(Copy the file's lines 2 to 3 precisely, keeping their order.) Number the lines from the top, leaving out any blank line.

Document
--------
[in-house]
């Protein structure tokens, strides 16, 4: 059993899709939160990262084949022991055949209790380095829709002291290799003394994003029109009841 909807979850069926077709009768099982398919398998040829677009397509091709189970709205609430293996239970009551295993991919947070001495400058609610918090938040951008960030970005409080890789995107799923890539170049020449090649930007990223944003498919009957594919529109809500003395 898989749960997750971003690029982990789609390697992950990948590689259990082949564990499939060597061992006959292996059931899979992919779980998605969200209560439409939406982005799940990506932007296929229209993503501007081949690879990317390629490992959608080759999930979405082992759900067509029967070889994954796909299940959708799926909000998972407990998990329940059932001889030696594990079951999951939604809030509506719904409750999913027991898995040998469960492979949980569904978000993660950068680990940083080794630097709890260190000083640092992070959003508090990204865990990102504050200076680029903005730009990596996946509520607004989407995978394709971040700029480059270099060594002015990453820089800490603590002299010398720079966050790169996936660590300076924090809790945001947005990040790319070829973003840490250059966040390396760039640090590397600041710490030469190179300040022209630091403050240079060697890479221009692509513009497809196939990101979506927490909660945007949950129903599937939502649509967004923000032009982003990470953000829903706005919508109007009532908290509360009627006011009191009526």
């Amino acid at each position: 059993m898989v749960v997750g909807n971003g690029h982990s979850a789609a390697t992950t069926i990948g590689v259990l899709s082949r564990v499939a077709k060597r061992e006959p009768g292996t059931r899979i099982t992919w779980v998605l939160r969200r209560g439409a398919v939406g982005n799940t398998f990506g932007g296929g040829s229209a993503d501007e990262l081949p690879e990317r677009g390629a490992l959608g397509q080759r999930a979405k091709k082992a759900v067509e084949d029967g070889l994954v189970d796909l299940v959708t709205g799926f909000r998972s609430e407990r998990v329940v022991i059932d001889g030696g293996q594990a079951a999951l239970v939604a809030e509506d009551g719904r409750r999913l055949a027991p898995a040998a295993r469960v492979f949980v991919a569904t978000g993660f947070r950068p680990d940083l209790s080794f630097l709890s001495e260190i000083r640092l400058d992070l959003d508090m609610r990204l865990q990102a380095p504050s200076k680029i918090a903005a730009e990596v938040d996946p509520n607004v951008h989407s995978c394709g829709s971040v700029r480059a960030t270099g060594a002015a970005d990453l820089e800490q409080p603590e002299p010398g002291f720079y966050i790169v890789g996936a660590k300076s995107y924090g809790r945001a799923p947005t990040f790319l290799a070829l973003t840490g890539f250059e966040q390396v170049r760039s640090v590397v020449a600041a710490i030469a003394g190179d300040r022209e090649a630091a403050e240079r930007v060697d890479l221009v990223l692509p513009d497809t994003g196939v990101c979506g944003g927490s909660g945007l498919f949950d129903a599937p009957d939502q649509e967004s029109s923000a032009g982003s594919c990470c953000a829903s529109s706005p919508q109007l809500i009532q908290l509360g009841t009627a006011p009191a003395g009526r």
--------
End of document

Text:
């Protein structure tokens, strides 16, 4: 059993899709939160990262084949022991055949209790380095829709002291290799003394994003029109009841 909807979850069926077709009768099982398919398998040829677009397509091709189970709205609430293996239970009551295993991919947070001495400058609610918090938040951008960030970005409080890789995107799923890539170049020449090649930007990223944003498919009957594919529109809500003395 898989749960997750971003690029982990789609390697992950990948590689259990082949564990499939060597061992006959292996059931899979992919779980998605969200209560439409939406982005799940990506932007296929229209993503501007081949690879990317390629490992959608080759999930979405082992759900067509029967070889994954796909299940959708799926909000998972407990998990329940059932001889030696594990079951999951939604809030509506719904409750999913027991898995040998469960492979949980569904978000993660950068680990940083080794630097709890260190000083640092992070959003508090990204865990990102504050200076680029903005730009990596996946509520607004989407995978394709971040700029480059270099060594002015990453820089800490603590002299010398720079966050790169996936660590300076924090809790945001947005990040790319070829973003840490250059966040390396760039640090590397600041710490030469190179300040022209630091403050240079060697890479221009692509513009497809196939990101979506927490909660945007949950129903599937939502649509967004923000032009982003990470953000829903706005919508109007009532908290509360009627006011009191009526």
């Amino acid at each position: 059993m898989v749960v997750g909807n971003g690029h982990s979850a789609a390697t992950t069926i990948g590689v259990l899709s082949r564990v499939a077709k060597r061992e006959p009768g292996t059931r899979i099982t992919w779980v998605l939160r969200r209560g439409a398919v939406g982005n799940t398998f990506g932007g296929g040829s229209a993503d501007e990262l081949p690879e990317r677009g390629a490992l959608g397509q080759r999930a979405k091709k082992a759900v067509e084949d029967g070889l994954v189970d796909l299940v959708t709205g799926f909000r998972s609430e407990r998990v329940v022991i059932d001889g030696g293996q594990a079951a999951l239970v939604a809030e509506d009551g719904r409750r999913l055949a027991p898995a040998a295993r469960v492979f949980v991919a569904t978000g993660f947070r950068p680990d940083l209790s080794f630097l709890s001495e260190i000083r640092l400058d992070l959003d508090m609610r990204l865990q990102a380095p504050s200076k680029i918090a903005a730009e990596v938040d996946p509520n607004v951008h989407s995978c394709g829709s971040v700029r480059a960030t270099g060594a002015a970005d990453l820089e800490q409080p603590e002299p010398g002291f720079y966050i790169v890789g996936a660590k300076s995107y924090g809790r945001a799923p947005t990040f790319l290799a070829l973003t840490g890539f250059e966040q390396v170049r760039s640090v590397v020449a600041a710490i030469a003394g190179d300040r022209e090649a630091a403050e240079r930007v060697d890479l221009v990223l692509p513009d497809t994003g196939v990101c979506g944003g927490s909660g945007l498919f949950d129903a599937p009957d939502q649509e967004s029109s923000a032009g982003s594919c990470c953000a829903s529109s706005p919508q109007l809500i009532q908290l509360g009841t009627a006011p009191a003395g009526r």